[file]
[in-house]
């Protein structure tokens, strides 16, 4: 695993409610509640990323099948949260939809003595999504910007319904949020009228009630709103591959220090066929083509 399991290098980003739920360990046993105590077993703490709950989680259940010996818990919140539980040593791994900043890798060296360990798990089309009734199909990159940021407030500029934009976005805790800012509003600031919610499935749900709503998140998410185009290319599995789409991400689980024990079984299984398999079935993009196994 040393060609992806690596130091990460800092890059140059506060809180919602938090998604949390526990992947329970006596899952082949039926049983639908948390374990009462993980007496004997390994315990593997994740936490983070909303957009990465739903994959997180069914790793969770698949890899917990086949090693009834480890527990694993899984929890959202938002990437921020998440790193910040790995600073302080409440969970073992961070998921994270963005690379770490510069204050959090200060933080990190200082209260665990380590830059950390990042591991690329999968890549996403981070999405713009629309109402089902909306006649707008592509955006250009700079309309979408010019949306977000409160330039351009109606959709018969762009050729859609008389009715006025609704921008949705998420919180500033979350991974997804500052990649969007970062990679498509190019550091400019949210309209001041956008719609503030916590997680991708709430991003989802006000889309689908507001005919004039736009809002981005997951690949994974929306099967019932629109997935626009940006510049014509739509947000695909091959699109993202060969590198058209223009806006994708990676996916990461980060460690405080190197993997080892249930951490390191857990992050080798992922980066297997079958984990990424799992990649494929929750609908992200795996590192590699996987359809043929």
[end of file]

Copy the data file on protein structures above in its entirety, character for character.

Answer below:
[in-house]
């Protein structure tokens, strides 16, 4: 695993409610509640990323099948949260939809003595999504910007319904949020009228009630709103591959220090066929083509 399991290098980003739920360990046993105590077993703490709950989680259940010996818990919140539980040593791994900043890798060296360990798990089309009734199909990159940021407030500029934009976005805790800012509003600031919610499935749900709503998140998410185009290319599995789409991400689980024990079984299984398999079935993009196994 040393060609992806690596130091990460800092890059140059506060809180919602938090998604949390526990992947329970006596899952082949039926049983639908948390374990009462993980007496004997390994315990593997994740936490983070909303957009990465739903994959997180069914790793969770698949890899917990086949090693009834480890527990694993899984929890959202938002990437921020998440790193910040790995600073302080409440969970073992961070998921994270963005690379770490510069204050959090200060933080990190200082209260665990380590830059950390990042591991690329999968890549996403981070999405713009629309109402089902909306006649707008592509955006250009700079309309979408010019949306977000409160330039351009109606959709018969762009050729859609008389009715006025609704921008949705998420919180500033979350991974997804500052990649969007970062990679498509190019550091400019949210309209001041956008719609503030916590997680991708709430991003989802006000889309689908507001005919004039736009809002981005997951690949994974929306099967019932629109997935626009940006510049014509739509947000695909091959699109993202060969590198058209223009806006994708990676996916990461980060460690405080190197993997080892249930951490390191857990992050080798992922980066297997079958984990990424799992990649494929929750609908992200795996590192590699996987359809043929």